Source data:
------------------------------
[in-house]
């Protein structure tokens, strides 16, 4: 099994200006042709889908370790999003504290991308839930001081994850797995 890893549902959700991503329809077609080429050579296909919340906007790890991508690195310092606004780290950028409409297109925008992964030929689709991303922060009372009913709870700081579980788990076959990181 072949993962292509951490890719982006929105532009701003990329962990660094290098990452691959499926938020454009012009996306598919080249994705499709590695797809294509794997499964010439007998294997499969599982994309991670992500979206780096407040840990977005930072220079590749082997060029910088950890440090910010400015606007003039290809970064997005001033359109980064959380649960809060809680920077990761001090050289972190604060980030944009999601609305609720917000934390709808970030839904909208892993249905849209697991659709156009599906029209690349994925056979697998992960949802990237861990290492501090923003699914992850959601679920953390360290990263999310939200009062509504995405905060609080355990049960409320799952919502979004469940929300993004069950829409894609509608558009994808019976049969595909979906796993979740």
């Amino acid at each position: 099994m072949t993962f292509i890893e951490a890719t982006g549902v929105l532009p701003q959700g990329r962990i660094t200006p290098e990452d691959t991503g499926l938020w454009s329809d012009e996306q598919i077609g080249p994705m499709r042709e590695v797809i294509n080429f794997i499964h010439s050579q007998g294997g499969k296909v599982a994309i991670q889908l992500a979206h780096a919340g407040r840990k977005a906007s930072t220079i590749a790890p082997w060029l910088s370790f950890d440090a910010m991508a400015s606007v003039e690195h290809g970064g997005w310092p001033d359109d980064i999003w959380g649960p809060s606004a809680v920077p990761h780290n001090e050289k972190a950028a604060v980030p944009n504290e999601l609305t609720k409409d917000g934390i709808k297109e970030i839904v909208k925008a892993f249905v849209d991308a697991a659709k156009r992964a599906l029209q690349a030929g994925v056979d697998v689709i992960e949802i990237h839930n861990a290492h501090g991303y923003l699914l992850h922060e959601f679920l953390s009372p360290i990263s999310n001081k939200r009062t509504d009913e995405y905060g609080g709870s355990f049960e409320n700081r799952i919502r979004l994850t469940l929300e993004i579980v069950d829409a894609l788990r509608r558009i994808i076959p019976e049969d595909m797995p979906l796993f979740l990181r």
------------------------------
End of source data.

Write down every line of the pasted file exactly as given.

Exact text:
[in-house]
């Protein structure tokens, strides 16, 4: 099994200006042709889908370790999003504290991308839930001081994850797995 890893549902959700991503329809077609080429050579296909919340906007790890991508690195310092606004780290950028409409297109925008992964030929689709991303922060009372009913709870700081579980788990076959990181 072949993962292509951490890719982006929105532009701003990329962990660094290098990452691959499926938020454009012009996306598919080249994705499709590695797809294509794997499964010439007998294997499969599982994309991670992500979206780096407040840990977005930072220079590749082997060029910088950890440090910010400015606007003039290809970064997005001033359109980064959380649960809060809680920077990761001090050289972190604060980030944009999601609305609720917000934390709808970030839904909208892993249905849209697991659709156009599906029209690349994925056979697998992960949802990237861990290492501090923003699914992850959601679920953390360290990263999310939200009062509504995405905060609080355990049960409320799952919502979004469940929300993004069950829409894609509608558009994808019976049969595909979906796993979740």
């Amino acid at each position: 099994m072949t993962f292509i890893e951490a890719t982006g549902v929105l532009p701003q959700g990329r962990i660094t200006p290098e990452d691959t991503g499926l938020w454009s329809d012009e996306q598919i077609g080249p994705m499709r042709e590695v797809i294509n080429f794997i499964h010439s050579q007998g294997g499969k296909v599982a994309i991670q889908l992500a979206h780096a919340g407040r840990k977005a906007s930072t220079i590749a790890p082997w060029l910088s370790f950890d440090a910010m991508a400015s606007v003039e690195h290809g970064g997005w310092p001033d359109d980064i999003w959380g649960p809060s606004a809680v920077p990761h780290n001090e050289k972190a950028a604060v980030p944009n504290e999601l609305t609720k409409d917000g934390i709808k297109e970030i839904v909208k925008a892993f249905v849209d991308a697991a659709k156009r992964a599906l029209q690349a030929g994925v056979d697998v689709i992960e949802i990237h839930n861990a290492h501090g991303y923003l699914l992850h922060e959601f679920l953390s009372p360290i990263s999310n001081k939200r009062t509504d009913e995405y905060g609080g709870s355990f049960e409320n700081r799952i919502r979004l994850t469940l929300e993004i579980v069950d829409a894609l788990r509608r558009i994808i076959p019976e049969d595909m797995p979906l796993f979740l990181r």